Gonorrhoea

 

Gonorrhoea is a common sexually transmitted disease (STD) caused by the bacteria Neisseria gonorrhoea, also known as ‘the clap’.

It is frequently transmitted via vaginal, oral or anal sex and can infect the cervix, urethra, rectum and, less commonly, the throat or eyes.

In women, up to 90% of gonorrhoea infection affects the cervix.

It can also be transmitted from a pregnant woman to her baby during childbirth.

 

Risk factors:

Multiple sexual partners

New partner

Unprotected sex

Homosexuality

Sexual partner who has a STD

Having another current STD

 

Symptoms:

In both men and women, gonorrhoea infection can remain asymptomatic.

If you do get symptoms, they can show up from a few days to many months after exposure.

 

In women:

Abnormal vaginal discharge – thin, purulent, yellow or green

Mild odour

Pain passing urine

Pain during sex

Lower abdominal pain

Abnormal vaginal bleeding (in between period or after sex) – rare

 

In men:

Penile discharge – white, yellow, green and occasionally blood tinged

Pain passing urine

Pain in the testicles – rare

 

In both men and women:

In the rectum – usually no symptoms, but may cause discharge, itch or pain.

In the throat – usually no symptoms

In the eyes – can present with pain, swelling, irritation or discharge (conjunctivitis)

 

Click here for more info on Throat Gonorrhea
Click here for more info on Rectal Gonorrhea

Treatment:

Gonorrhoea can be treated with antibiotics and the 1st line antiobitic use is rocephine (ceftriaxone). However, gonorrhoea is becoming more difficult to treat due to drug resistant strains. Commonly, individuals with gonorrhoea can also have other STD such as chlamydia; hence antibiotics are usually given to treat both gonorrhoea and chlamydia.

As for most STD, treatment of an individual infected with gonorrhoea also involves treating their sexual partner. After treatment of gonorrhoea, it is recommended to get tested again to ensure clearance of gonorrhoea (increasing incidence of drug resistance), relapse or re-infection.

It is recommended to refrain from having sex until both you and your sex partner have completed treatment or as advised by your doctor.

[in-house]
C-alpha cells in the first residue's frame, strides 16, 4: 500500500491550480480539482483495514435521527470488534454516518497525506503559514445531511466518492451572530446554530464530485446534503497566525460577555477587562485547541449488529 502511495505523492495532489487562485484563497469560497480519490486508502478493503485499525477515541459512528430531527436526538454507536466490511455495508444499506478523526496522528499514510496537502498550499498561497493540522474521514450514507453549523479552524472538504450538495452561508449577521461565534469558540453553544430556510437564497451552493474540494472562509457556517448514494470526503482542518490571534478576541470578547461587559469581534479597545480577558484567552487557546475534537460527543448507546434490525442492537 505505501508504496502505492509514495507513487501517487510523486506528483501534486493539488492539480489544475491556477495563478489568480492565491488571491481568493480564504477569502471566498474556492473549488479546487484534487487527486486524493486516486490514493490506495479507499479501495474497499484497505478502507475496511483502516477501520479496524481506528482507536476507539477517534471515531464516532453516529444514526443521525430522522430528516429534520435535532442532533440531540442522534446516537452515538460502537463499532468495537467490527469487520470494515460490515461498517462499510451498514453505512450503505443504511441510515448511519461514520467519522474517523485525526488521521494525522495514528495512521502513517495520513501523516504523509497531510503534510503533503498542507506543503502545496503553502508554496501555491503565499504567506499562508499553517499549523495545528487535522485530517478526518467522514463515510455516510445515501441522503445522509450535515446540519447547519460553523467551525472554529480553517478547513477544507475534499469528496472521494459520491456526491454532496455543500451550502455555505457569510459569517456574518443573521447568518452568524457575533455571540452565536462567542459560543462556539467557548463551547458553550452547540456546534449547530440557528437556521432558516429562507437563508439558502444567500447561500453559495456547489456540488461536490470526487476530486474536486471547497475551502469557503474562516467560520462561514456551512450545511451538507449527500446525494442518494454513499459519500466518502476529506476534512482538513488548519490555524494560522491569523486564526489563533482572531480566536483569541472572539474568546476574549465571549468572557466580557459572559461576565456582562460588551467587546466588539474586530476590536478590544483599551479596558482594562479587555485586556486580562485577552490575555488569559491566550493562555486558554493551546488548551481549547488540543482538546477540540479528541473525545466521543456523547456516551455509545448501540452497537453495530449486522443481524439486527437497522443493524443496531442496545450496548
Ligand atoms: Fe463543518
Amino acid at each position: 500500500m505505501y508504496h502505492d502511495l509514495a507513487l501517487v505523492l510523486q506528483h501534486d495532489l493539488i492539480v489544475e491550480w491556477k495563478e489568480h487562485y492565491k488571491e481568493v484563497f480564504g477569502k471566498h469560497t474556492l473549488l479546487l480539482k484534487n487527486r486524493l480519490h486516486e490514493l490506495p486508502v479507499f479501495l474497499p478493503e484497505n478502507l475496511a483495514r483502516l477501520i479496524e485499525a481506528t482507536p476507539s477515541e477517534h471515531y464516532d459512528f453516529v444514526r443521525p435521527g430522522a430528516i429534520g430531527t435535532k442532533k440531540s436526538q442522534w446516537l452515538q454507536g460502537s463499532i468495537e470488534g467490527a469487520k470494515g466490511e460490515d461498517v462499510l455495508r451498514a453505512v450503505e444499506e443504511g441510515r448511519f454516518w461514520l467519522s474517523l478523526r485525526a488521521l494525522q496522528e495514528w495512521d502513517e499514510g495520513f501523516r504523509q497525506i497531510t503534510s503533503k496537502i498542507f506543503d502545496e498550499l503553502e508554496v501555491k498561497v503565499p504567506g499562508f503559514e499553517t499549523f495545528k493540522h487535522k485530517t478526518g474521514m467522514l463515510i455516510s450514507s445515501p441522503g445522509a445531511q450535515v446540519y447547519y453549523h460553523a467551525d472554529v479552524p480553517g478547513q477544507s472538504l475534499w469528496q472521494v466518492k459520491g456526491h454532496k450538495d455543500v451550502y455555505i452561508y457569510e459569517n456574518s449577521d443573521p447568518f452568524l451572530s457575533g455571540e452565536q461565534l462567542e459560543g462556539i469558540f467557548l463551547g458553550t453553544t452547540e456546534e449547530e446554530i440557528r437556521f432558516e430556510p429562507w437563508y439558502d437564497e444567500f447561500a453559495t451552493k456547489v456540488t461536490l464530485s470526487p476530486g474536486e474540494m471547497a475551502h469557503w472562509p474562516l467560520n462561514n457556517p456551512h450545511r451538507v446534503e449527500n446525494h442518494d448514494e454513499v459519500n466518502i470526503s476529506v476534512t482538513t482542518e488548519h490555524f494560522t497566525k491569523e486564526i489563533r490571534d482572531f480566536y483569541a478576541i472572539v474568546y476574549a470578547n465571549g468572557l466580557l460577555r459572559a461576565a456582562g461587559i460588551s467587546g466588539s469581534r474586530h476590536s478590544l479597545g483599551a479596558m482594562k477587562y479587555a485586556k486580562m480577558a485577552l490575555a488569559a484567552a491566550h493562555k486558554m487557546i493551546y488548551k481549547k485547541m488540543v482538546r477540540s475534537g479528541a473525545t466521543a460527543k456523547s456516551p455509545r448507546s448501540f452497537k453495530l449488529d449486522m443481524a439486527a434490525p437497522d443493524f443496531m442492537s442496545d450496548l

Complications:

1% of individuals with untreated gonorrhoea can go on to develop widespread gonorrhoea infection resulting in skin pustules, infection of the joints (fingers, wrists, toes, ankles, knees) , brain or heart valves.

In men, untreated gonorrhoea can give rise to inflammation of the epididymis (the tube that carries the sperm), prostate and urethra. Rarely this can cause subfertility.

In women, pelvic inflammatory disease (PID) is generally the most feared complication of gonorrhoea, with up to 20% of women with gonorrhoea having retrograde spread of infection from the cervix towards the uterus, fallopian tubes, ovaries etc leading to PID. Chronic complications of PID, such as fallopian tubal factor subfertility, ectopic pregnancy (pregnancy outside the uterus), and chronic pain, may occur in up to 25% of affected patients.

Other rare complications include septic abortion, chorioamnionitis (infection of amniotic fluid) during pregnancy, infant or adult blindness from eye infection.

 

Individuals with gonorrhoea are more susceptible to HIV and also increase risk of co-infection with other STDs, especially chlamydia.

Correct used of latex condoms can reduce the risk of contracting or spreading gonorrhoea.

 

If you think you are at risk of contracting gonorrhoea, it would be advisable to get tested as it is a simple test (in men – urine test, in women – vaginal swab test) and to get treated early.

To find out more about gonorrhoea or other STDs, please visit your doctor or visit Our Clinics.

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7 Comments

  1. Hi Dr, does PCR urine test works for women testing for Gonorrhea and Chlamydia or only a vaginal swab works? I understand that in the case of females, the bacteria is usually found in the vagina and not the urethra is that accurate? Thx

  2. Unknown

    I’m really confused. I’ve read online that Chlamydia and Gonorrhea test is done only through urine. However, my doctor took my blood for Chlamydia and Gonorrhea which he said will be cultured for 5 days and looked for their DNA.

    Is he doing the right thing?

    • Dr Justin Sim

      Chlamydia testing can be done via the blood but this is not specific, meaning that a positive result doesn’t necessarily mean genital chlamydia (as it can also be found in the lungs). I have not heard of blood testing for gonorrhoea – usually a urine sample or swab of secretions from the region of interest is needed. I would advise you to go back to the doctor and clarify which tests he is doing and exactly what he is checking for.

      • Hello doc, thank you for this helpful website. Could u please evaluate these results:

        SEROLOGY OF CHLAMYDIA TRACHOMATIS:
        Enzyme Linked Immuno-Sorbent Assay (ELISA)

        Anti-Chlamydia trachomatis Antibody (Ig M)+ (Ig G): Negative

        Anticorp Anti-Chlamydia trachomatis (Ig M)+(IgG):Negative

        My doc said i’m cleared of chlamydia but could this be a false negative since it is a blood test?
        Thank you so much doc.

        • Dr Justin Sim

          Your results are reassuring but Chlamydia clearance is best tested via a urine test.

          • Thank you so much doc. It’s very hard to find a urine test for Chlamydia in my country. Do I need to retake the test via a urine test?

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